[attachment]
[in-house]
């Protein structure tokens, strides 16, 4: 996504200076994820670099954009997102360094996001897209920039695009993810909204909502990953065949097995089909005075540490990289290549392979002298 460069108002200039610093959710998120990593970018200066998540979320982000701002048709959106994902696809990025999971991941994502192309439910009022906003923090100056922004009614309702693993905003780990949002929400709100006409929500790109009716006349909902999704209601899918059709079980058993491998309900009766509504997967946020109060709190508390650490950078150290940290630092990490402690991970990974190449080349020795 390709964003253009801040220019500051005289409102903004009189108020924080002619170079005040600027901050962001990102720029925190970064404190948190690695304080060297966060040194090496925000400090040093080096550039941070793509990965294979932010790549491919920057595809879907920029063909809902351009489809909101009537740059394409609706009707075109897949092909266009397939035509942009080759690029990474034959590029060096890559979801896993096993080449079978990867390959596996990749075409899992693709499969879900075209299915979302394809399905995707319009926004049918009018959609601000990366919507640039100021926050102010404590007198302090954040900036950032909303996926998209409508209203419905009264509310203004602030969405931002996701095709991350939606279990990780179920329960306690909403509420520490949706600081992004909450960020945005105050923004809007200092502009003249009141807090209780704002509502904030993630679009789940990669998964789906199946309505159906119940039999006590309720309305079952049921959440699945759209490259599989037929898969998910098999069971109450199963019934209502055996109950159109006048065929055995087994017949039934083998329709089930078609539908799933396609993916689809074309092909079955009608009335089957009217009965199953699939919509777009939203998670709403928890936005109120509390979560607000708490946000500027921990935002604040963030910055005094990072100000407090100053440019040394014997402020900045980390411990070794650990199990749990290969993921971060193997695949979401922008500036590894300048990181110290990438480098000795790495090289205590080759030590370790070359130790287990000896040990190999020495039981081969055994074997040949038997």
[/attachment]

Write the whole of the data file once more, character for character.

[in-house]
């Protein structure tokens, strides 16, 4: 996504200076994820670099954009997102360094996001897209920039695009993810909204909502990953065949097995089909005075540490990289290549392979002298 460069108002200039610093959710998120990593970018200066998540979320982000701002048709959106994902696809990025999971991941994502192309439910009022906003923090100056922004009614309702693993905003780990949002929400709100006409929500790109009716006349909902999704209601899918059709079980058993491998309900009766509504997967946020109060709190508390650490950078150290940290630092990490402690991970990974190449080349020795 390709964003253009801040220019500051005289409102903004009189108020924080002619170079005040600027901050962001990102720029925190970064404190948190690695304080060297966060040194090496925000400090040093080096550039941070793509990965294979932010790549491919920057595809879907920029063909809902351009489809909101009537740059394409609706009707075109897949092909266009397939035509942009080759690029990474034959590029060096890559979801896993096993080449079978990867390959596996990749075409899992693709499969879900075209299915979302394809399905995707319009926004049918009018959609601000990366919507640039100021926050102010404590007198302090954040900036950032909303996926998209409508209203419905009264509310203004602030969405931002996701095709991350939606279990990780179920329960306690909403509420520490949706600081992004909450960020945005105050923004809007200092502009003249009141807090209780704002509502904030993630679009789940990669998964789906199946309505159906119940039999006590309720309305079952049921959440699945759209490259599989037929898969998910098999069971109450199963019934209502055996109950159109006048065929055995087994017949039934083998329709089930078609539908799933396609993916689809074309092909079955009608009335089957009217009965199953699939919509777009939203998670709403928890936005109120509390979560607000708490946000500027921990935002604040963030910055005094990072100000407090100053440019040394014997402020900045980390411990070794650990199990749990290969993921971060193997695949979401922008500036590894300048990181110290990438480098000795790495090289205590080759030590370790070359130790287990000896040990190999020495039981081969055994074997040949038997």